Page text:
All aboard for Restructure and Reform: Egypt Is Going through a Period of Political Transition. While President Hosni Mubarak Is Sure to Be Returned to Power after the September Elections, the Dye Is Already Cast for Major Constitutional Reform

By Darwish, Adel | The Middle East, July 2005 | Go to article overview

All aboard for Restructure and Reform: Egypt Is Going through a Period of Political Transition. While President Hosni Mubarak Is Sure to Be Returned to Power after the September Elections, the Dye Is Already Cast for Major Constitutional Reform


Darwish, Adel, The Middle East


EGYPT'S POLITICAL CLASSES HAVE historically been divided on every issue except two: Dislike of America's predilection for poking its nose into Egypt's internal affairs and a deep distrust of the Muslim Brotherhood, who, they say, should not be 'licenced' as a political party.

You get the same message whether you speak to Prime Minister Dr Ahmed Nazif (his family name means spotless in a country that has been urging the government to clean up its act for decades), opposition leaders, independent analysts or taxi drivers.

In May, Hosni Mubarak, president for 24 years, initiated a proposal to amend the constitution, allowing Egyptians to choose their head of state, for the first time in 7,000 years, by direct election from among more than one candidate (see TME June 2005).

The move surprised many and deepened political divisions. Public opinion has been polarised between a movement saying "Kefayah" (Arabic for Enough) to the president standing for a fifth term in office, and his supporters, known as the 'Continuity movement'.

Observers say no-one, including his own ruling National Democratic Party (NDP), expected Mubarak's move. The constitutional amendment was approved by 83% of voters in a referendum, with 54% turnout, a figure disputed by opposition groups who boycotted the event after initially welcoming the amendment. They now say the amendment was 'tailored' by the NDP to maintain a lock on power, while paving the way for the president's younger son, Gamal Mubarak to assume the presidency in 2011, with greater legitimacy.

However, the 42-year-old, British-educated, former banker repeated assertions that he was not seeking higher office to a group of journalists (including myself) at the Cairo Air Force Club in mid-June. "This fallacy should be put to rest, I have no ambitions to become the next president," Gamal stated emphatically.

Two days later, parliament made "doing national military service" a condition for any candidate for the presidency, while barring candidates with dual nationality; the two conditions put an end to the younger Mubarak's ambition, if indeed he had any.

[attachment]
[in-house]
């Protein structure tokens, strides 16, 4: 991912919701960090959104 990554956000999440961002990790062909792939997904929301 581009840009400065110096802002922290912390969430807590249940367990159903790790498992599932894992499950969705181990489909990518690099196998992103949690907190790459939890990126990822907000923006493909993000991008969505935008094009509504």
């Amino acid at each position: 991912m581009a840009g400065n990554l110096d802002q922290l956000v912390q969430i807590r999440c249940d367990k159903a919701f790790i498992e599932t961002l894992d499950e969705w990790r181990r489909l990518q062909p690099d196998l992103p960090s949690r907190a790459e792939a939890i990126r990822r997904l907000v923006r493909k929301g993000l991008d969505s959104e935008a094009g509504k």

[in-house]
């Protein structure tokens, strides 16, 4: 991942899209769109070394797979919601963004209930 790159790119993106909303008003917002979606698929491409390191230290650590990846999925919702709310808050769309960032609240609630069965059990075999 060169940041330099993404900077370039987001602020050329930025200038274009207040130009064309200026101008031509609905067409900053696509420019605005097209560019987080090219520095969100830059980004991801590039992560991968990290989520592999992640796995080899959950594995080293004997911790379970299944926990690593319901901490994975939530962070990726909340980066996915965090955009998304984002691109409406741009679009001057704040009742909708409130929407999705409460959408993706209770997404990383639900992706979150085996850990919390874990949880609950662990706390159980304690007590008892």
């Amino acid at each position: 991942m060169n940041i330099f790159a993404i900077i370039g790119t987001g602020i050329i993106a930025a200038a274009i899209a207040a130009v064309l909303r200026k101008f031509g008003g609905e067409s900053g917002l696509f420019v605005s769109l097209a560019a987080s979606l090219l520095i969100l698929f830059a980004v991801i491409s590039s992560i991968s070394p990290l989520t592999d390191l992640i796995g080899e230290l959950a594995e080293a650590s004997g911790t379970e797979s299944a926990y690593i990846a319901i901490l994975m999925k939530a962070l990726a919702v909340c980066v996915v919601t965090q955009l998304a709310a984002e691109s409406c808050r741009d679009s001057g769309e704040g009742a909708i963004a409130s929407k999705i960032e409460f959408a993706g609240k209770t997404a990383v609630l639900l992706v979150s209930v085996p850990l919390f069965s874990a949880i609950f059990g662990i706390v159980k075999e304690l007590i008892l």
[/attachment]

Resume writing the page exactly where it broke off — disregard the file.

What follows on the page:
Many (including some western diplomats) think he has many qualities which make him suitable to run for higher office, "but being the President's son acts against him," said prominent journalist and writer Emad Adeeb.

Gamal Mubarak raised his profile by championing reforms within the NDP, which he joined in 2000. Two years later he became head of its Political Committee, already filled with western-educated reformers. His rising influence was confirmed when a group of reformists close to him were appointed to the Cabinet last year to lead a programme of economic restructuring.

"Young Mubarak provides a good chance for reform," said Osama Sariya, editor of Al-Ahram el-Arabi, "but his only option of establishing a successful political career, is to ensure a successful reform momentum,

starting now."

When posters appeared on the streets calling for President Mubarak to run for a fifth term were taken down, two weeks ago, it was widely interpreted as a signal that he will stand, although officials repeatedly say Mr Mubarak has not yet made up his mind.

With little chance of any political figure to threaten Mubarak's clear majority, sources told TME that even while the announcement was being made as the President was agonising over the choice of a vice-president (an office that has remained vacant since 1980); the position has had a history of becoming the successor to the presidency since the 1952 military coup.

Some analysts suggested that 69-year-old Omar Sulaiman, the powerful intelligence chief (and mediator for peace between the Palestinians and the Israelis), would be the best choice and would have the support of the military, the power behind the throne in Egypt for over half a century.

Last month, sources close to the Presidential palace told TME his boss was waiting for the country's constitutional court approving a new electoral law, to announce his stand. …

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